The Secret Garden by Frances Hodgson Burnett

The Secret Garden is a great choice for readers who like calm, adventurous stories. This novel is about a spoiled, rude, sour girl named Mary Lennox. Her parents don’t ever pay any attention to her as she spends her childhood being raised by servants and constantly changing tutors. When a cholera outbreak leaves many in her town dead, including her mother and father, she is sent to live with her uncle.

A private, secluded and upset old man, Archibald Craven takes Mary in. Mary no longer has everyone to do her bidding, and she must get used to not being the most important subject to every one. Although Mary tries to find out more about her mysterious uncle, his constant journeys away from the house and the timid servants keep her from discovering much.

I liked this book because not only is Mary trying to discover her real self, but there are always questions the reader wants answers to that come gradually throughout the story. As the story progresses, I enjoyed meeting different characters and seeing them develop during the story, especially Mary and one of her new friends.

The author is able to develop the plot very well so that the book is more enjoyable to read. While reading the book, I was faced with many interesting discoveries. I liked how the book doesn’t reveal too much about something until it actually happens or is discovered by the characters and doesn’t make it too hard to keep track of all the different characters, their actions, and their thoughts.

I would rate this book a 10/10.

-Peri A.

Little Women by Louisa May Alcott

I really enjoyed reading Little Women. It is one of my favorite books and a great classic. 

This novel is about 4 sisters, Meg, Jo, Beth, and Amy living in the 1860s. Meg is the oldest, Jo longs to be a successful author, Beth is quiet, shy, and kind, but loves music, and Amy, as the youngest, can be selfish sometimes and dreams of being an artist. Their mother, Marmee, takes care of them with the help of Hannah, their maid who lives with them. The father of these 4 girls is away at war.

They soon become friends with a rich boy who lives next door to them with his grandfather. Laurie is a boy who would rather not pay attention to his teacher (he learns at home) Mr. John Brooke. 

The reader is introduced to many characters throughout the book, but the author develops them all so well, dedicating time and attention to each of them and their varying personalities. 

Meg, Jo, Beth, and Amy face many troubles, have disagreements, worries, and are all worried about their father, Mr. March, who is away at the war. 

Things begin to go downhill after a while; several of the March family members have near-death experiences. There are many different lessons included throughout this novel, and the many experiences of the family, especially the 4 sisters, help to develop those life lessons.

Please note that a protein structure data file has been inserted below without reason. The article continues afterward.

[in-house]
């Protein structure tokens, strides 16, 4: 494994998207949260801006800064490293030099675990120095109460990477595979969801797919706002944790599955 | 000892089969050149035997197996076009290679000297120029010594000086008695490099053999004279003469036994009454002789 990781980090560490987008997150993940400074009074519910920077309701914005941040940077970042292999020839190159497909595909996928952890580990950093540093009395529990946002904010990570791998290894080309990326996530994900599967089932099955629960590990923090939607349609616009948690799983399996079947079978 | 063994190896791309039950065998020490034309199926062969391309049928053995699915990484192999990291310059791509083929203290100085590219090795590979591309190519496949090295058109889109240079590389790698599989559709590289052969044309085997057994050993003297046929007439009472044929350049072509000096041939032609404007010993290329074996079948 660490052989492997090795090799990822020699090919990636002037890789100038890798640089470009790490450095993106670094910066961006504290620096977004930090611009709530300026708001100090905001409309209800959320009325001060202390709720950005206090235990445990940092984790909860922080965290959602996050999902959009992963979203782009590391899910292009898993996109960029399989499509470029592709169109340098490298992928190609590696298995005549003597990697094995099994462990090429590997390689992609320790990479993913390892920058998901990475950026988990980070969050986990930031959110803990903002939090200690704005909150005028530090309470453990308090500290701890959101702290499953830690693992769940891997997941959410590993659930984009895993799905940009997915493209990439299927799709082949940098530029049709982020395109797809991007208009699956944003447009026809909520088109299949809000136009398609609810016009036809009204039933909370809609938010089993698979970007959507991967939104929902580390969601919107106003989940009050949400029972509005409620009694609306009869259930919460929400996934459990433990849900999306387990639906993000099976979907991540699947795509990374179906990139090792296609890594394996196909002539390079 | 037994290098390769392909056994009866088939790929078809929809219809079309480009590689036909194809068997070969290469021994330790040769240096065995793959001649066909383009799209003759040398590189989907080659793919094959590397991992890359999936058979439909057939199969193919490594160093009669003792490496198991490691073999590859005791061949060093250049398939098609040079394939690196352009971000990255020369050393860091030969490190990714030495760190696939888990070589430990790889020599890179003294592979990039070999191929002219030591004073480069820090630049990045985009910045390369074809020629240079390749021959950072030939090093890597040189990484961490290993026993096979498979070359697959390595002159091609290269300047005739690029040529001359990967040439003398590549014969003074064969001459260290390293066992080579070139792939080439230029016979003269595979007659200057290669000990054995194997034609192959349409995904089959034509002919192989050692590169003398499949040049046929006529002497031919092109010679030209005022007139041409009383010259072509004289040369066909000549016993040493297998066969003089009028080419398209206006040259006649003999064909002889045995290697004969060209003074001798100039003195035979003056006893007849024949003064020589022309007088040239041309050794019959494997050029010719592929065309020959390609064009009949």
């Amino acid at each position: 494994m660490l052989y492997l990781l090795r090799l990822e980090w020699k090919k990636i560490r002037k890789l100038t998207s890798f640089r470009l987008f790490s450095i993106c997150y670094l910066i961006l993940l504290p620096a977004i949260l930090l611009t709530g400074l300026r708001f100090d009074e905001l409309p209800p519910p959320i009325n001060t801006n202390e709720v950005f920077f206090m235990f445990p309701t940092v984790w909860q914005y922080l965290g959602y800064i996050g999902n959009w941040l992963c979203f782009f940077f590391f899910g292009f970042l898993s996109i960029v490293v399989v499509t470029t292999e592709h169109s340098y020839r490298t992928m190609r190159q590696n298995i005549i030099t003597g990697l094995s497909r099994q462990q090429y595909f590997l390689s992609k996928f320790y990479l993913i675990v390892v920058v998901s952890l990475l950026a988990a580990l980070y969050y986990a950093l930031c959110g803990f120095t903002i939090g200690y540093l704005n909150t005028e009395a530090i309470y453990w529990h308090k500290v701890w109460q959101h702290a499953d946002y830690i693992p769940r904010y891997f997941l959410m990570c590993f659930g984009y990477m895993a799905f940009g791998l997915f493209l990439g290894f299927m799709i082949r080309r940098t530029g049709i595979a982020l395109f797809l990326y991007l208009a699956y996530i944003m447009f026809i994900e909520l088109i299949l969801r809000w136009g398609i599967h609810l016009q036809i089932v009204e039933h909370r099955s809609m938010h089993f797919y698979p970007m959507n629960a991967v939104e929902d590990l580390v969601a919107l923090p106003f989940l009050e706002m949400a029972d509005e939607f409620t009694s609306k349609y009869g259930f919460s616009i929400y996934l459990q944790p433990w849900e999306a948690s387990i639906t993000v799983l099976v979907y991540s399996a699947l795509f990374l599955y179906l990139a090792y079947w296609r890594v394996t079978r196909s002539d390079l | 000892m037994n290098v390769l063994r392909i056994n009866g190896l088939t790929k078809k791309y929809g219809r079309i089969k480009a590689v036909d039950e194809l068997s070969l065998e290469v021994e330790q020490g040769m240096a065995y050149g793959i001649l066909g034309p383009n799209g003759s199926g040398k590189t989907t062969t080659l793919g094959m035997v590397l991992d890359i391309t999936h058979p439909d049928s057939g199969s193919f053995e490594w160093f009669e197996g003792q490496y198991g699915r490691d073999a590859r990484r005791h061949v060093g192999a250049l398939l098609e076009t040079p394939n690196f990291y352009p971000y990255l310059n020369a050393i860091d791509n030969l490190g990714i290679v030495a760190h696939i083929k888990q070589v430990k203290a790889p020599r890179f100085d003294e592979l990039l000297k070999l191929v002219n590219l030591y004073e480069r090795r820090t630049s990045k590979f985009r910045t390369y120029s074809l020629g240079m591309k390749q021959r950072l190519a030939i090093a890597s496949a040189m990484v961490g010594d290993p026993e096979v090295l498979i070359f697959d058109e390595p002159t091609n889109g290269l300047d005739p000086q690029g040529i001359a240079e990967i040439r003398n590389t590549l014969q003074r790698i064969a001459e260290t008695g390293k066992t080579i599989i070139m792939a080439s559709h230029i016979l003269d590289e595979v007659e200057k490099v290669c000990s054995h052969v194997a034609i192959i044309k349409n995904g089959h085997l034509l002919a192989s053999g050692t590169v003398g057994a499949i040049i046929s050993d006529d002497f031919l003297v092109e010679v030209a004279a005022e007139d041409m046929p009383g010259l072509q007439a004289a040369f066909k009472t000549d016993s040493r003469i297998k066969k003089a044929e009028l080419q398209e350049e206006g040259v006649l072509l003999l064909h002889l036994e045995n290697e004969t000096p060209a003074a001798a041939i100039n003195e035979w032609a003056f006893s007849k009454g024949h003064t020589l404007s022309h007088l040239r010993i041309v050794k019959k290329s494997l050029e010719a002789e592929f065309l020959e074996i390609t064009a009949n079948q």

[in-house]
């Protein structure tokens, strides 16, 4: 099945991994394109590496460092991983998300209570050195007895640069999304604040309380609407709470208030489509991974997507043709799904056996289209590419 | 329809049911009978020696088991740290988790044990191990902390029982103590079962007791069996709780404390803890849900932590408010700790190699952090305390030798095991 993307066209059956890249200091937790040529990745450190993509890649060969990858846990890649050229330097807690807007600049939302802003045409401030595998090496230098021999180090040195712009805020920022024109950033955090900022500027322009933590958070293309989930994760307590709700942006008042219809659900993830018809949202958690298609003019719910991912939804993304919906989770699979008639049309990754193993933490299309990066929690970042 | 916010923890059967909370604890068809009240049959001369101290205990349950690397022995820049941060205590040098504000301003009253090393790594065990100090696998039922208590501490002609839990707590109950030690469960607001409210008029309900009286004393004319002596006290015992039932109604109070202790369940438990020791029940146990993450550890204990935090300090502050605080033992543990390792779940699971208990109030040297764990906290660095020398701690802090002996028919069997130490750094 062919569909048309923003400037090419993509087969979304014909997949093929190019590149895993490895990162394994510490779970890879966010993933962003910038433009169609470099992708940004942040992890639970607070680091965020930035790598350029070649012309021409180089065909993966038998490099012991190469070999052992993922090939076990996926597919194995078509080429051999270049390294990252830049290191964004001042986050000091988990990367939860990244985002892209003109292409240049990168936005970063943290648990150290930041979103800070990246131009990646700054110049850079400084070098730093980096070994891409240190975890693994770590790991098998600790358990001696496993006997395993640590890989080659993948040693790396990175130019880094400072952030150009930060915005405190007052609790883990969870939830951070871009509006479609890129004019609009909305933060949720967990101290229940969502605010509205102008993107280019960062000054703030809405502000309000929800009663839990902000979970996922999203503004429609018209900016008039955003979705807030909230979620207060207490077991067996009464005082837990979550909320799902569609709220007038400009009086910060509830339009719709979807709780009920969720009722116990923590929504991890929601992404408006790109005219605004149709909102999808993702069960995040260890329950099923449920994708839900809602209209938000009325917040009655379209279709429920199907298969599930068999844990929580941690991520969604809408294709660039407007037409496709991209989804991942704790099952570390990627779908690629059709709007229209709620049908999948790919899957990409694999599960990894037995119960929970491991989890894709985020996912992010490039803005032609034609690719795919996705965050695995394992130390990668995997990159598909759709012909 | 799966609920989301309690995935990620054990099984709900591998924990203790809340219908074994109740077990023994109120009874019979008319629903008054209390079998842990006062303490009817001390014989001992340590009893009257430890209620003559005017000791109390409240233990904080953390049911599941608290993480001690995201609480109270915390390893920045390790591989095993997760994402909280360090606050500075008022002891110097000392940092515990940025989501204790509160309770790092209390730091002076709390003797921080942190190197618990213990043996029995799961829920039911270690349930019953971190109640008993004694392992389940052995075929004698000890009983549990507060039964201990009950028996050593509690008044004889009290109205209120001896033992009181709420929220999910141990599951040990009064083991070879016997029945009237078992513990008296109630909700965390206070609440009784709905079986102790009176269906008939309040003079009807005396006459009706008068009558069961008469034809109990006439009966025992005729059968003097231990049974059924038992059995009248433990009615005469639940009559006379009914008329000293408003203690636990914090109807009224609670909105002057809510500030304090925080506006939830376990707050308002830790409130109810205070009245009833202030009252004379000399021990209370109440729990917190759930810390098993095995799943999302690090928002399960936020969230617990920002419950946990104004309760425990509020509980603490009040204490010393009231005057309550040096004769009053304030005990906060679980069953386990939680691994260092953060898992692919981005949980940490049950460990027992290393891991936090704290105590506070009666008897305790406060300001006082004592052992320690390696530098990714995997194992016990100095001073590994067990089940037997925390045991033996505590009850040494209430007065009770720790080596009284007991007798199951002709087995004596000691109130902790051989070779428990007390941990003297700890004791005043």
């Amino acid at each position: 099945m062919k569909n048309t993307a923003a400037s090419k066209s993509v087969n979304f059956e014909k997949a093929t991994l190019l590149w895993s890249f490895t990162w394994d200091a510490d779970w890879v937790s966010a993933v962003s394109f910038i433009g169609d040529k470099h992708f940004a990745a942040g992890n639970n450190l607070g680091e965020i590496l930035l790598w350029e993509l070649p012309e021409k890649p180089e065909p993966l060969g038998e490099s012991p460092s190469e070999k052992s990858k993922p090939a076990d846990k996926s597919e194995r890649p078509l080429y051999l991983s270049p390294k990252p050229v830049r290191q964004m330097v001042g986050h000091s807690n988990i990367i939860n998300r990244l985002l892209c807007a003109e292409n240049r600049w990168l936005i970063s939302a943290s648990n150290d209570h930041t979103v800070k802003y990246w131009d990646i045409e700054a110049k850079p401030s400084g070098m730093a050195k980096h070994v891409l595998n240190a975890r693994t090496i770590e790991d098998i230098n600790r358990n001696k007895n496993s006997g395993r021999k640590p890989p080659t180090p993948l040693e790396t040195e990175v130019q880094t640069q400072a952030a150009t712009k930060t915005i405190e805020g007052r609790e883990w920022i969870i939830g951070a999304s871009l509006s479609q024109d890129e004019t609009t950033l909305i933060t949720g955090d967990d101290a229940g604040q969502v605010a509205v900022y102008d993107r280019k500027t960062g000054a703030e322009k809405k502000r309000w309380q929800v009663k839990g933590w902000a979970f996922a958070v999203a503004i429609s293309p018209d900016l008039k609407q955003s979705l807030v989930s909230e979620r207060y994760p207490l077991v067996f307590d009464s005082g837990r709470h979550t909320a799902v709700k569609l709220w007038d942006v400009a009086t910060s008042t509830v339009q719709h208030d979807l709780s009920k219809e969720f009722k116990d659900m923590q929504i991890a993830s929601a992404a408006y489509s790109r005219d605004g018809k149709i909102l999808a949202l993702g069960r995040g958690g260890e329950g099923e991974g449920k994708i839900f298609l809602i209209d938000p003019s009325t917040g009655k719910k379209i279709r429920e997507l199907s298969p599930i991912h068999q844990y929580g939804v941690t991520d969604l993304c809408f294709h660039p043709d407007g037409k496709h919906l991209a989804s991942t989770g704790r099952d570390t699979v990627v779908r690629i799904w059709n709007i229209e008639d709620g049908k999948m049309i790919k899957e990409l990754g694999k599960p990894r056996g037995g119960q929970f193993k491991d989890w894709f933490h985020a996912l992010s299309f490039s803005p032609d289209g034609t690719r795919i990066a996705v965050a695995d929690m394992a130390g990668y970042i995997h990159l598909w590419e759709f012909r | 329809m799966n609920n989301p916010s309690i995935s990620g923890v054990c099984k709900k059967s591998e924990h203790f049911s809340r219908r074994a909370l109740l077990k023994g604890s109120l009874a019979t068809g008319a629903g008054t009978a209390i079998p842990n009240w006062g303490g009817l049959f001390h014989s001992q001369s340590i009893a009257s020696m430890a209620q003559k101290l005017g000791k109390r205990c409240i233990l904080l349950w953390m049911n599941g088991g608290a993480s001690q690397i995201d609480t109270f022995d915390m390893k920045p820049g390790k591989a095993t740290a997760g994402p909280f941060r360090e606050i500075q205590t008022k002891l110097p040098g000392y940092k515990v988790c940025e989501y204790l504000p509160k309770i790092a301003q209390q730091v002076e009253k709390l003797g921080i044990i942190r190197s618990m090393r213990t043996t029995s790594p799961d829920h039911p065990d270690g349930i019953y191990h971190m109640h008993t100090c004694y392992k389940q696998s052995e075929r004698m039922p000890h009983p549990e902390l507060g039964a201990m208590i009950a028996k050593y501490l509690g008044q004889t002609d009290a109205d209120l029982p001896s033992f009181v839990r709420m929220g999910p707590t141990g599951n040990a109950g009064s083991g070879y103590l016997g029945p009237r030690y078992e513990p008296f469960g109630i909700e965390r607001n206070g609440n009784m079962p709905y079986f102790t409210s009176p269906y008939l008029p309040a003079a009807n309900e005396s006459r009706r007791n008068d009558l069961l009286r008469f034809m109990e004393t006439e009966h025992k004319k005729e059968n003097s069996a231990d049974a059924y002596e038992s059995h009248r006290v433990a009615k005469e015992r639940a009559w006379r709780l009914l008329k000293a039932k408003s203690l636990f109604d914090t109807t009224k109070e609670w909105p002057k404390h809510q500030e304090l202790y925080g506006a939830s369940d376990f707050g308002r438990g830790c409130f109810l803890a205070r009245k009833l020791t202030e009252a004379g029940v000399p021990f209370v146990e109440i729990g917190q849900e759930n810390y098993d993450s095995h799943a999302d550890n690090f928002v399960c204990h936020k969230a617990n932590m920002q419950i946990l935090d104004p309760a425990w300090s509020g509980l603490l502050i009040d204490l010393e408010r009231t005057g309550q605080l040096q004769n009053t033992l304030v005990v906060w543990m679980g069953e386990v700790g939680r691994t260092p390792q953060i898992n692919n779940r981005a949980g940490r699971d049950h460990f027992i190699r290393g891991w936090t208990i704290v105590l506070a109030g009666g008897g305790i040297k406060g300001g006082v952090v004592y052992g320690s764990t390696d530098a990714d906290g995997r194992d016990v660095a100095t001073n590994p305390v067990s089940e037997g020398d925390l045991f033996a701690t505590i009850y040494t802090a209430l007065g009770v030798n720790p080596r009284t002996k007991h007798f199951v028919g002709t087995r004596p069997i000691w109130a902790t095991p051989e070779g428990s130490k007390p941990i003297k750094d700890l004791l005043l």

I liked how every character in the book had very different personalities, especially Meg, Jo, Beth, and Amy. The author was able to create an amazing story with great characters. This enables the reader to be able to identify themselves with one of the characters in the story. There is also a natural feel to the story because it isn’t confusing to read or doesn’t skip a lot of things which happened to them. Every chapter is very interesting and enjoyable to read. I would definitely recommend you to read this book.

If you have already read this book and enjoyed it, Louisa May Alcott also wrote some sequels to Little Women, called Little Men and Jo’s Boys.

-Peri A.

Little Women by Louisa May Alcott is available for checkout from the Mission Viejo Library. It can also be downloaded for free from Overdrive.

Little Men by Louisa May Alcott

Little Men, the second book after Little Women, once again written by Louisa May Alcott, is truly just as warm and cherishable.

Anyone who loves Alcott’s classic Little Women will undoubtedly love Little Men just the same. Though this book regards less about the characters in Little Women, save for Jo and Mr. Bhaer, it revolves around a new generation of children, including Meg’s children and Jo’s children. As we know from Little Women, Jo went on to establish a children’s school named Plumfield, which is where nearly all of the events in this book take place, as it revolves around the pupils who live there. Plumfield serves as a school and home for young children who have no other place to go; many of which are orphaned, poor, or alone whom the Bhaer’s kindly take in. 

The story begins by following a storyline but then changes course to be a series of random days and happenings at the school, following no particular order. This change in the way of writing is quite pleasant, as Alcott captures little flashes and special moments in the school. 

Warm sunny days and cold, yet cozy winters around the fireside. Berry picking, pie-making, pillow fights and storytelling, naughty instances and sweet moral lessons.

Now, in terms of one of the most arguably beloved characters from Little Women, Jo, readers can now see what Jo is like all grown up; a school teacher, a mother, and a wife. She is older, quite motherly, and much more mature, but never lost her amusement in spending time with boys or her wild side.